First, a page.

# Synthetic Division – Method, Definition With Examples

Updated on January 11, 2024

Every child embarks on a mathematical journey, and as they ascend the ladder, they encounter various techniques and methods. Here at Brighterly, we believe in illuminating these methods in the most engaging manner. Synthetic division is one such enchanting technique in polynomial arithmetic. This method, akin to a magical shortcut, allows young learners to swiftly navigate the maze of polynomials. In this article, we’ll demystify the method, its definition, and its application, ensuring that every Brighterly student gains confidence and competence in this topic.

## What Is Synthetic Division?

Synthetic division is an alternative and often quicker method to the traditional polynomial long division. Especially used when dividing polynomials by binomials of the form (x – c), it is a technique that’s crucial in simplifying expressions, factoring, and even evaluating polynomials. But what’s more intriguing? It’s also a method that offers a lot of insight into the behavior of polynomials, and it’s one of the first advanced math techniques kids can learn to speed up their polynomial arithmetic.

## Definition of Synthetic Division

At its core, synthetic division is a shorthand method of dividing two polynomials. While it’s primarily used for dividing polynomials by linear divisors, its method presents a systematic approach that avoids the algebraic notation often involved in polynomial long division. It’s like giving kids a magic wand that helps them bypass much of the detailed work, leading straight to the answer.

## How Does Synthetic Division Work? – Explaining the Method

Imagine you have a polynomial and you want to divide it by a binomial. Instead of writing out the entire equation, you simply jot down the coefficients of the polynomial. Using a series of operations, you work your way down, performing multiplication and addition to arrive at the quotient and remainder. It’s almost like an assembly line for division! A visual representation, often referred to as the synthetic division tableau, guides the process. The step-by-step layout and the systematic approach make this method highly intuitive, especially for visual learners.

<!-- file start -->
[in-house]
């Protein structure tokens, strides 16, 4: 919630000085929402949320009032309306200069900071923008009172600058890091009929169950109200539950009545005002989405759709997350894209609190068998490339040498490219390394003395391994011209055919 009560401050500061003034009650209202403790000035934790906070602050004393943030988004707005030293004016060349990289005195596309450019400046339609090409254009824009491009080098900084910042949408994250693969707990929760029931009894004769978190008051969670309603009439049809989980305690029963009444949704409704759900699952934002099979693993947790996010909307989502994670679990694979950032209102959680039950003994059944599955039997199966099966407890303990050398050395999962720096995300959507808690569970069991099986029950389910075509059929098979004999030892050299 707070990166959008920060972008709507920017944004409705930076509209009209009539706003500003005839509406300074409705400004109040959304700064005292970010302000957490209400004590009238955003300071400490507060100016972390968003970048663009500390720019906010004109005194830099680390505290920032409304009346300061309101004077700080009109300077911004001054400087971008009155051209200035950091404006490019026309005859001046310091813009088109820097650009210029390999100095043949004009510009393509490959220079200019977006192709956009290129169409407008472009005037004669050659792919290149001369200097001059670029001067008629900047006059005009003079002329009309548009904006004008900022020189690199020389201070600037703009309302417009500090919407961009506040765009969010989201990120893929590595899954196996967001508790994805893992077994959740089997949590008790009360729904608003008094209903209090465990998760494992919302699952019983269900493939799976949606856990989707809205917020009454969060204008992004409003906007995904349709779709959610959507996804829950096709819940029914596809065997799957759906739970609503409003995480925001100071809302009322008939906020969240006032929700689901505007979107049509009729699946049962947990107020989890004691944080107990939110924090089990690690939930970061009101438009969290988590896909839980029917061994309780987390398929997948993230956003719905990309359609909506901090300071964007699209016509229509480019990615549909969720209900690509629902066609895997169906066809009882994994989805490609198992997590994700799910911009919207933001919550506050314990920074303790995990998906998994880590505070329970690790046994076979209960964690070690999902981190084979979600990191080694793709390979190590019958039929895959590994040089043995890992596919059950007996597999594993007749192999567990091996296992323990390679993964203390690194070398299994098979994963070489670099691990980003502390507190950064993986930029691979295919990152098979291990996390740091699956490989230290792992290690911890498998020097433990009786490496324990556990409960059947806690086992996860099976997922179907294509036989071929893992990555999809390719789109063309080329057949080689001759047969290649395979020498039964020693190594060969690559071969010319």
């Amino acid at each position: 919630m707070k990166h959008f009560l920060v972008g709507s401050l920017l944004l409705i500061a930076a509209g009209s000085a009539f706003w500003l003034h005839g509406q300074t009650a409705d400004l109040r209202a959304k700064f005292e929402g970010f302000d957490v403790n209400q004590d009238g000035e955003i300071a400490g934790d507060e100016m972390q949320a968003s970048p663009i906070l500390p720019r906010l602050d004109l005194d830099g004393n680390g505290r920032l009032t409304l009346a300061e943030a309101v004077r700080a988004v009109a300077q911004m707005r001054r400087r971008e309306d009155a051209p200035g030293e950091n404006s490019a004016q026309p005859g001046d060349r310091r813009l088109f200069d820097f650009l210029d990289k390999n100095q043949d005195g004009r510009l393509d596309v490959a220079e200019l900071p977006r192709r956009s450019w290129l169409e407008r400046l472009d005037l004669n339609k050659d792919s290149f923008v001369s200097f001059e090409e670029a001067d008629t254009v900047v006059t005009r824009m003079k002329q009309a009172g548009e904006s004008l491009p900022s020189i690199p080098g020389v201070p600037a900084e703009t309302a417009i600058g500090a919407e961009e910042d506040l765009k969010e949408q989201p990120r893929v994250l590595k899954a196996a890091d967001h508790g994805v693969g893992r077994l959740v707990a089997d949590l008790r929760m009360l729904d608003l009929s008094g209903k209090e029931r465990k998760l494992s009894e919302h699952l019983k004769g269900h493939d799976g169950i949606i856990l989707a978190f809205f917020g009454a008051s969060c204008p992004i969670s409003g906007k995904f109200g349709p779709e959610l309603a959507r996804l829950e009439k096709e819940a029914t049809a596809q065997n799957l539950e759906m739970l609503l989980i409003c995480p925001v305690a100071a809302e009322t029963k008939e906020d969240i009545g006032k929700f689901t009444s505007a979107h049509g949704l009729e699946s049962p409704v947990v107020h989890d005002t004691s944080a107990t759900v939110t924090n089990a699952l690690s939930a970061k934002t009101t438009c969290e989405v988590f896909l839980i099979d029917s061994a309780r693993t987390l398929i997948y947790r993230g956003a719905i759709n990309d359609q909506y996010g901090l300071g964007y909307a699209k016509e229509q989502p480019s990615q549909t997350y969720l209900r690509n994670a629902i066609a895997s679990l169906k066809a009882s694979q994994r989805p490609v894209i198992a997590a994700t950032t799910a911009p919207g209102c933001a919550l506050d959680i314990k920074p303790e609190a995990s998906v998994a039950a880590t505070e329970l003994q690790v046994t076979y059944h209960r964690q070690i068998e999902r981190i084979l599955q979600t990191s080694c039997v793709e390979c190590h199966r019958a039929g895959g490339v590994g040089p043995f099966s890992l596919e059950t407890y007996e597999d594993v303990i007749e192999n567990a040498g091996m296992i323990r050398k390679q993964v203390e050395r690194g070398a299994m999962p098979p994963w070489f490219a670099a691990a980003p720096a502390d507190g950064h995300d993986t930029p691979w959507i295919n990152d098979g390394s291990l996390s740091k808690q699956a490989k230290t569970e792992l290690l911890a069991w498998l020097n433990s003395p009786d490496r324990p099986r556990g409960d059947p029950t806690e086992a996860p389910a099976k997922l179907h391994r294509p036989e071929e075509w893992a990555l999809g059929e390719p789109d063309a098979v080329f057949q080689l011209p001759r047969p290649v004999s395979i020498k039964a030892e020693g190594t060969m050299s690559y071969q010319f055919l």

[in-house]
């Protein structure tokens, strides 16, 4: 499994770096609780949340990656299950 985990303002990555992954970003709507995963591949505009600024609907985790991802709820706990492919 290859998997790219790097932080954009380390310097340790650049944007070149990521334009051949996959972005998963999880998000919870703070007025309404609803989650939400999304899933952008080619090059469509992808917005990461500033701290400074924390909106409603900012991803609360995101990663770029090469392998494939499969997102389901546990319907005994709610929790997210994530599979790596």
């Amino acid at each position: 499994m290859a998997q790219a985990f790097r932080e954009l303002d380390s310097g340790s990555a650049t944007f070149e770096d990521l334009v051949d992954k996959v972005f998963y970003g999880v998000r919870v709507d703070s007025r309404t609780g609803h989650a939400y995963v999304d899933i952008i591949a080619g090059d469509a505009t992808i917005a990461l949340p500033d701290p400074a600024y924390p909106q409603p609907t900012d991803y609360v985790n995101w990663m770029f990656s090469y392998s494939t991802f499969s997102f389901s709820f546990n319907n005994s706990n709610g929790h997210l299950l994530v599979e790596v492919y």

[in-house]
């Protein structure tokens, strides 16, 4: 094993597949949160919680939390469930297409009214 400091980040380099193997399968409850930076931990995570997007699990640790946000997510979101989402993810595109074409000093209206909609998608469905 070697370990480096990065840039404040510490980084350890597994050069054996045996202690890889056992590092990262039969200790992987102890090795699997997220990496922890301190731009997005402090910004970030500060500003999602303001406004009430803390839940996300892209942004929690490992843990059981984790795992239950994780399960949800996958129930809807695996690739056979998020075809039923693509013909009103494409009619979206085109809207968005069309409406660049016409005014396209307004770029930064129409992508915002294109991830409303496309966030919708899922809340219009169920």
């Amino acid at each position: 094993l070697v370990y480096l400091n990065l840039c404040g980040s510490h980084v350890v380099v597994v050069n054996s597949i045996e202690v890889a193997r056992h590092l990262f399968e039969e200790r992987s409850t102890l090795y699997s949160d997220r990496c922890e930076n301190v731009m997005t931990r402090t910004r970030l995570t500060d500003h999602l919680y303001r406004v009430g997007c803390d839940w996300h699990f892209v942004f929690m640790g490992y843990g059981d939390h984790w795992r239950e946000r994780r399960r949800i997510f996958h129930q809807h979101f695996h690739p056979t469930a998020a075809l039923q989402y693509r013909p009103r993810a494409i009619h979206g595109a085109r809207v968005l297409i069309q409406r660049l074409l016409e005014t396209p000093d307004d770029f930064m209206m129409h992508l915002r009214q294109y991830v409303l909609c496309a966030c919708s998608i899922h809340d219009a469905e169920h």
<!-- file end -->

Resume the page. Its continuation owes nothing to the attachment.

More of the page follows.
## Properties of Synthetic Division

The fascinating aspect of synthetic division is its properties:

- Consistency: Whether you’re dividing a third-degree polynomial or a seventh-degree one, the method remains consistent.
- Linearity: The entire process only involves basic arithmetic operations.
- Deterministic: No guessing is required; you follow the process and arrive at the answer.

## Advantages of Using Synthetic Division Over Long Division

Synthetic division shines in its simplicity and efficiency. It requires fewer steps than long division, making it less prone to calculation errors. For students, especially children, this method feels more approachable. Not to mention, when used for factorization or evaluating a polynomial at a given point, synthetic division proves to be faster and more intuitive.

## Difference Between Synthetic Division and Long Division

While both methods aim to divide polynomials, they differ in their approach. Long division emulates the classic arithmetic division we learn in elementary school, but synthetic division takes a tabular approach, focusing on coefficients and streamlining the process. Long division gives a detailed step-by-step breakdown, while synthetic division offers a quick shortcut.

## Equations in Synthetic Division

One important aspect to note is that synthetic division is applicable mainly when dividing by first-degree polynomials. So, the general equation looks like: $P(x)=Q(x)×(x−c)+R$ Here, $P(x)$ is the original polynomial, $Q(x)$ is the quotient, $(x−c)$ is the linear divisor, and $R$ is the remainder.

## Conclusion

Synthetic division isn’t merely a method; it’s an insight into the fascinating world of polynomials. It encapsulates the essence of what we at Brighterly aim to instill in every child: the belief that mathematics isn’t about tedious calculations, but about understanding, patterns, and beauty. We hope this guide has illuminated the pathway of synthetic division for our young learners. Keep exploring, keep learning, and remember, the world of math is brighter with Brighterly!

## Frequently Asked Questions on Synthetic Division

### Why is it called ‘Synthetic Division’?

The term ‘synthetic’ often refers to something that is produced artificially, which in mathematical context signifies a condensed or simplified method. In the case of synthetic division, it provides a synthesized, compact way to tackle polynomial division, thereby making the process feel ‘artificially’ simplified.

### Can I use synthetic division for any divisor?

Primarily, synthetic division shines when dealing with linear divisors, especially those of the form $x−c$. Using it for higher-degree divisors is possible but becomes increasingly complex and may negate the benefits of the method’s simplicity.

### Is synthetic division universally taught?

Different curriculums around the world have varying focuses. While synthetic division is popular due to its streamlined process, it’s not universally adopted. However, at Brighterly, we believe in exposing students to a multitude of methods, ensuring they’re equipped with the best tools for their mathematical journey.